Journal of Universal Surgery

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Editorial - (2021) Volume 9, Issue 5


Balraj K*

Department of Biotechnology, Osmania University, Hyderabad, Telangana, India

Corresponding Author:
Balraj K
Department of Biotechnology
Osmania University, Hyderabad, Telangana, India

Received Date: May 13, 2021; Accepted Date: May 18, 2021; Published Date: May 25, 2021

Citation: Balraj K (2021) Editorial on Endometriosis. J Univer Surg Vol.9 No.5:25

Copyright: © 2021 Balraj K. This is an open-access article distributed under the terms of the Creative Commons Attribution License, which permits unrestricted use, distribution, and reproduction in any medium, provided the original author and source are credited.

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Endometriosis is an inscrutable disease that could start at birth. Its pathogenesis is supported by different theories. Accumulating facts relate it to a multigenic disorder. Endometriosis presents three main variations: ovarian endometriomas, deep infiltrating endometriosis, and superficial peritoneal disease.

According to Nyholt et al., endometriosis is a “heritable, hormone-dependent gynecological disorder”. In their metaanalysis, they recognized five novel loci associated to the risk of evolving endometriosis. All five are included in sex steroid pathways. There is no dependable serum maker for this disease, and imaging still leaves greatly of it undiagnosed. Ultrasound (US) has a good sensitivity and specificity for endometriomas (83% and 89%, correspondingly). Inappropriately, in the situation of deep infiltrating endometriosis (DIE), uterosacral ligaments, vagina, bladder, and rectovaginal septum, the general pooled sensitivity and specificity of US transvaginal studies (TVSs) range between 53% and 93%.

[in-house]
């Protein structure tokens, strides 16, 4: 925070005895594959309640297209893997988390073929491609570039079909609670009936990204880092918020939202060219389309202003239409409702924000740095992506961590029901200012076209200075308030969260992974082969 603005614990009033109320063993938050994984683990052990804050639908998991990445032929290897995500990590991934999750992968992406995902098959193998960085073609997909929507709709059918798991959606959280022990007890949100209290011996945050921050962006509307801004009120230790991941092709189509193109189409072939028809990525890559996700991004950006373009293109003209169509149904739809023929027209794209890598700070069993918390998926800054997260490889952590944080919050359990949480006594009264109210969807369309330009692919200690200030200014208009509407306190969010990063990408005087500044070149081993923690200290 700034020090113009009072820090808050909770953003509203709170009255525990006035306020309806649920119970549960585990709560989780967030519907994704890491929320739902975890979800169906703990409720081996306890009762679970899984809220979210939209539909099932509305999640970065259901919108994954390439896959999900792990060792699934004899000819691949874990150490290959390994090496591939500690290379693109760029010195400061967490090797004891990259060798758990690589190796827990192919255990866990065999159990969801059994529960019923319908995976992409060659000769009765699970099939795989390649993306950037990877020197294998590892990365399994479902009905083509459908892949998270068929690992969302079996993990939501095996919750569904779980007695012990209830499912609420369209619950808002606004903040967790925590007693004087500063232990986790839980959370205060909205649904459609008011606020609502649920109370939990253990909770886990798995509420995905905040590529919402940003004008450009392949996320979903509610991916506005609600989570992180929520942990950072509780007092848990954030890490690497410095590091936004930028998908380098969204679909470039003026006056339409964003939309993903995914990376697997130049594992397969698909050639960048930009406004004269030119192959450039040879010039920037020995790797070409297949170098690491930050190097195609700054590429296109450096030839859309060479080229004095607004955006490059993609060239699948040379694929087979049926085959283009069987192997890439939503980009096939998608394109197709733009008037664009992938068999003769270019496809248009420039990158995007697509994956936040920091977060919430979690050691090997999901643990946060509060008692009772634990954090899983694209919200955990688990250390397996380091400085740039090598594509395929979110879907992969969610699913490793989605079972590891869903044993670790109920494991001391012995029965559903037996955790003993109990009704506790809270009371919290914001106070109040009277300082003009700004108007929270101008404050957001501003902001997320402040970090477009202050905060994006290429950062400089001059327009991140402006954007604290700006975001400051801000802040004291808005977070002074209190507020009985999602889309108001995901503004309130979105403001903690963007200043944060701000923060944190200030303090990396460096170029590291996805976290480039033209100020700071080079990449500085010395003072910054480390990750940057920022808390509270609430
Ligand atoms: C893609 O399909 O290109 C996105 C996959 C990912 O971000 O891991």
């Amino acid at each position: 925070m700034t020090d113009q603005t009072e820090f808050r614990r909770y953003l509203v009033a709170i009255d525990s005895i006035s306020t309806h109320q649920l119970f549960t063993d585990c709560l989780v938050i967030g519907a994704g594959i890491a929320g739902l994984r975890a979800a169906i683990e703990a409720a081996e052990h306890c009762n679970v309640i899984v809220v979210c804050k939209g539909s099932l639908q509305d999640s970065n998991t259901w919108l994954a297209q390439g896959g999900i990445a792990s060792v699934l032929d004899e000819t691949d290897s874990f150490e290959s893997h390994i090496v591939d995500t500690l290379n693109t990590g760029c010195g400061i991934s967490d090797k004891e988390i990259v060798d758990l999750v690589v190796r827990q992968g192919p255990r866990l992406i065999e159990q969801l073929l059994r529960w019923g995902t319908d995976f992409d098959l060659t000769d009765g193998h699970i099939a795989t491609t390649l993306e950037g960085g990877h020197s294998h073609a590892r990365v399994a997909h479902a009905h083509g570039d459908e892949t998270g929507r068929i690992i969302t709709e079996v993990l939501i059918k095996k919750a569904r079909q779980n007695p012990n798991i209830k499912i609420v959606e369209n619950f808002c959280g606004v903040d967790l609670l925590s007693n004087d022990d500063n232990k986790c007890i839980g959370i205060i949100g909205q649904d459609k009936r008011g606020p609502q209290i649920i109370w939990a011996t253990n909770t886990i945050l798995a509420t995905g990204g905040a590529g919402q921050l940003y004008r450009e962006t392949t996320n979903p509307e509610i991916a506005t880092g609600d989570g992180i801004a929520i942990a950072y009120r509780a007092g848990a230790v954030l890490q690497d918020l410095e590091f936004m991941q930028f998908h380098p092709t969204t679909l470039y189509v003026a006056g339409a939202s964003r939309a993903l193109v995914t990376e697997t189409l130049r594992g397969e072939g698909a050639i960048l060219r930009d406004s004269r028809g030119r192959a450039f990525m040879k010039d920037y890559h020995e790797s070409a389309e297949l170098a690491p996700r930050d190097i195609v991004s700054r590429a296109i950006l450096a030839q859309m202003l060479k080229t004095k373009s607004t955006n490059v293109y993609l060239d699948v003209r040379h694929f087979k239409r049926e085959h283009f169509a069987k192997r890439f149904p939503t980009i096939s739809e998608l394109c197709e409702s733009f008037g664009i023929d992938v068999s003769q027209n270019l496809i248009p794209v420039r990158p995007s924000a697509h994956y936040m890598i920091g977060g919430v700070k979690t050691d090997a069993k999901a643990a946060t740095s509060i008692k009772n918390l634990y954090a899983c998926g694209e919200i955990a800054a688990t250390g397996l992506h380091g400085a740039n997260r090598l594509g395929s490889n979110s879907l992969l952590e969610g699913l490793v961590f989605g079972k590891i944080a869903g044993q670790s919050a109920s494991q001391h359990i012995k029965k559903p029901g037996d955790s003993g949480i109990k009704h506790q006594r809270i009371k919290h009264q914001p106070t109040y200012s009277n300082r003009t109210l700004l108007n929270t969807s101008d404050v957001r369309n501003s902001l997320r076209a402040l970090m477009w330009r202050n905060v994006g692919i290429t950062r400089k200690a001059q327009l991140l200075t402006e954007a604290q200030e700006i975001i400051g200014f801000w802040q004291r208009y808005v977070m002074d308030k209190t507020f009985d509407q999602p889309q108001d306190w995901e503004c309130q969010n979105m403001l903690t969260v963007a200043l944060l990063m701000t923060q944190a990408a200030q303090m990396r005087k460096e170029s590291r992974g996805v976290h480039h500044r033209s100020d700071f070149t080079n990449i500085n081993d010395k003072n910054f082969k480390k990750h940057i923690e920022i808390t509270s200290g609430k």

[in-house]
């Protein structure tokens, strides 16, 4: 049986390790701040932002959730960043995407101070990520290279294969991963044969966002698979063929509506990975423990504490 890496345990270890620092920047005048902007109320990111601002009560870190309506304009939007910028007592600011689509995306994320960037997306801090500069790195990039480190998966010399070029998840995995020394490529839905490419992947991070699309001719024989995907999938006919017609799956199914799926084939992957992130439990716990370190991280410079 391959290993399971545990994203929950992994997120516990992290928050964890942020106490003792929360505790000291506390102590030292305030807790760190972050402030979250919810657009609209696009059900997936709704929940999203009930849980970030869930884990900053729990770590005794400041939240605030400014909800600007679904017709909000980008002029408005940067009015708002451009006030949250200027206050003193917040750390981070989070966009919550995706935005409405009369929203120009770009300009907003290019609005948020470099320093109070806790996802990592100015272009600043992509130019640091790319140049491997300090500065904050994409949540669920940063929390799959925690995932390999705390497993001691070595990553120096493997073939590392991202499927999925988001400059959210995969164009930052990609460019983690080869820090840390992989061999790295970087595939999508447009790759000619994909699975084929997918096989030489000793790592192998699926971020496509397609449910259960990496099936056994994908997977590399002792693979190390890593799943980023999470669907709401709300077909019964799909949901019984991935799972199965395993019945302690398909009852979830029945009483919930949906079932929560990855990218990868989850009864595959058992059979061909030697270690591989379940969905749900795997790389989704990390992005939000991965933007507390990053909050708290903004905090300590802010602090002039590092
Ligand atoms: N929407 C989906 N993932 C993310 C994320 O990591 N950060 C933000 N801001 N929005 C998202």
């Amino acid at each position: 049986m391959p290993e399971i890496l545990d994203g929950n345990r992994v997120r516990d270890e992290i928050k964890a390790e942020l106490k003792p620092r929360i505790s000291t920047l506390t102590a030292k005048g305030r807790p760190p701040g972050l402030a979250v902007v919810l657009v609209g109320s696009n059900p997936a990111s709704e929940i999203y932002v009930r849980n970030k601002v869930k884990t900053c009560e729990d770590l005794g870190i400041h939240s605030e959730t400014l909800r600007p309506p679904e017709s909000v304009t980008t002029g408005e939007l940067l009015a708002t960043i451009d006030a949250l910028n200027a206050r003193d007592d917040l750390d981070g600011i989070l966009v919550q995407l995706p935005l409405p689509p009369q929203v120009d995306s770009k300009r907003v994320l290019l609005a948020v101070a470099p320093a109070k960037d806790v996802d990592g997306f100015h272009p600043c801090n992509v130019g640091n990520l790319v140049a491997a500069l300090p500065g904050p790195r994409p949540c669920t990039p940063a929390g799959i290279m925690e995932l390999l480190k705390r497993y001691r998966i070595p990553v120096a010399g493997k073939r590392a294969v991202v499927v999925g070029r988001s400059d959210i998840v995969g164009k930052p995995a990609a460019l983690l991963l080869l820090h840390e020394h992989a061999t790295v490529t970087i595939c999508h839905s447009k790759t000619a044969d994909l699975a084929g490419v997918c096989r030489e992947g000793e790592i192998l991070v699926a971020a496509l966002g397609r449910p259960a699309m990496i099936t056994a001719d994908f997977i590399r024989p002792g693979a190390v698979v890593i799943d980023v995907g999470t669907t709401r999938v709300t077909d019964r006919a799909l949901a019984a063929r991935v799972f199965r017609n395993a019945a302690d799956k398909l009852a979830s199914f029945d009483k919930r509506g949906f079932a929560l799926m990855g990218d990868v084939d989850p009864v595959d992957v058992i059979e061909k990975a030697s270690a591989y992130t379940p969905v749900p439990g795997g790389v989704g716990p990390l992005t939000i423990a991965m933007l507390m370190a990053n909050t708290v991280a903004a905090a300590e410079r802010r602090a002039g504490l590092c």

High-resolution magnetic resonance imaging (MRI) with vaginal, bladder, and rectal contrast has been a revolution in latest times, as proved at the latest XIII World Congress on Endometriosis.

New drugs on the flea market (and in research) have pharmacological special effects on the endocrine and inflammatory functions concerned in the pathogenesis of the disease. This will lead to new analytical pathways in the pathogenesis of endometriosis.

Peritoneal endometriosis

Absolutely endocrine therapy has been shown to have results comparable to the results after surgery, at least for peritoneal endometriosis. Given the existing ambiguity about noticing the extent of endometriotic lesions and the potential use of totally endocrine therapy as an alternate to surgery, it is significant in individual cases to weigh the extent of the prospective excision against the risk of overtreatment.

Ovarian endometriosis

Subsequently peritoneal endometriosis, the ovaries are the second utmost common site for endometriosis. But even though surgery to treat ovarian endometriomas is presumed to be a routine process, it includes specific challenges for the surgeon.

As the stated rate of reappearance ranges from 9.6–45.5 % 17, 18, the surgeon must weigh the requirement for satisfactory excision against the potential iatrogenic decrease in ovarian reserve. Analysis of anti-Müllerian hormone (AMH) levels displayed that surgery for ovarian endometriosis was connected with a significant decrease in AMH concentrations. AMH levels reduced by 24 % after unilateral surgery and by up to 67 % after bilateral surgery.

Deep infiltrating endometriosis

The suggestion for surgery for deep infiltrating endometriosis is regularly severe pain. Complete excision may necessitate increasing the procedure to comprise the intestines vagina, and ureters, but complete surgery has been shown to control symptoms and reduce the rate of recurrence. The majority of techniques can be carried successfully using laparoscopy; the rate of conversion to laparotomy is in the middle of 1.6 and 12.


Biomarkers, Genetics


Computerized axial tomography, Ultrasound, Magnetic resonance imaging.